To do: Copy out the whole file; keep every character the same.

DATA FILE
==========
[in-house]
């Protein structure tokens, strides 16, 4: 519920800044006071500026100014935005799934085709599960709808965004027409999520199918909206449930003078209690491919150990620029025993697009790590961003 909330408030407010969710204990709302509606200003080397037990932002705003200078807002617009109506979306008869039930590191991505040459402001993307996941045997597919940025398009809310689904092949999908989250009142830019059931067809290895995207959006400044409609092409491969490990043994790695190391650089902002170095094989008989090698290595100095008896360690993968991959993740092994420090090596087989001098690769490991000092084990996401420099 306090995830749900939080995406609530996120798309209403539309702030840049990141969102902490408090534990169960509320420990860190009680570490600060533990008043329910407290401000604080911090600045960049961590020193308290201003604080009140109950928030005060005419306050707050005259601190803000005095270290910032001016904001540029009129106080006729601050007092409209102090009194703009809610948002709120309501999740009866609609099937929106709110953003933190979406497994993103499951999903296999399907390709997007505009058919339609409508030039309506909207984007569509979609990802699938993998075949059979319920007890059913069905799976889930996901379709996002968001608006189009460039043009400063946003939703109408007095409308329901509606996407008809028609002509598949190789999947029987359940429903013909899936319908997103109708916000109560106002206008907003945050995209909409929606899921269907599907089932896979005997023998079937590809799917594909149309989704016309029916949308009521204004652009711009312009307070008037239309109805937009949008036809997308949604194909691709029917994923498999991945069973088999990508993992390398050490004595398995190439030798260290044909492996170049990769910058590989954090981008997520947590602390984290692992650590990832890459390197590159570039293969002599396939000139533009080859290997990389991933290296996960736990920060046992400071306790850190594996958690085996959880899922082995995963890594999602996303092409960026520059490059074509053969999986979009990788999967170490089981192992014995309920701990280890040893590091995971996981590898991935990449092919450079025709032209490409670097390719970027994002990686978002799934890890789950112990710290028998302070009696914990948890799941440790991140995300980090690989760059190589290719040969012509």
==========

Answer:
[in-house]
């Protein structure tokens, strides 16, 4: 519920800044006071500026100014935005799934085709599960709808965004027409999520199918909206449930003078209690491919150990620029025993697009790590961003 909330408030407010969710204990709302509606200003080397037990932002705003200078807002617009109506979306008869039930590191991505040459402001993307996941045997597919940025398009809310689904092949999908989250009142830019059931067809290895995207959006400044409609092409491969490990043994790695190391650089902002170095094989008989090698290595100095008896360690993968991959993740092994420090090596087989001098690769490991000092084990996401420099 306090995830749900939080995406609530996120798309209403539309702030840049990141969102902490408090534990169960509320420990860190009680570490600060533990008043329910407290401000604080911090600045960049961590020193308290201003604080009140109950928030005060005419306050707050005259601190803000005095270290910032001016904001540029009129106080006729601050007092409209102090009194703009809610948002709120309501999740009866609609099937929106709110953003933190979406497994993103499951999903296999399907390709997007505009058919339609409508030039309506909207984007569509979609990802699938993998075949059979319920007890059913069905799976889930996901379709996002968001608006189009460039043009400063946003939703109408007095409308329901509606996407008809028609002509598949190789999947029987359940429903013909899936319908997103109708916000109560106002206008907003945050995209909409929606899921269907599907089932896979005997023998079937590809799917594909149309989704016309029916949308009521204004652009711009312009307070008037239309109805937009949008036809997308949604194909691709029917994923498999991945069973088999990508993992390398050490004595398995190439030798260290044909492996170049990769910058590989954090981008997520947590602390984290692992650590990832890459390197590159570039293969002599396939000139533009080859290997990389991933290296996960736990920060046992400071306790850190594996958690085996959880899922082995995963890594999602996303092409960026520059490059074509053969999986979009990788999967170490089981192992014995309920701990280890040893590091995971996981590898991935990449092919450079025709032209490409670097390719970027994002990686978002799934890890789950112990710290028998302070009696914990948890799941440790991140995300980090690989760059190589290719040969012509």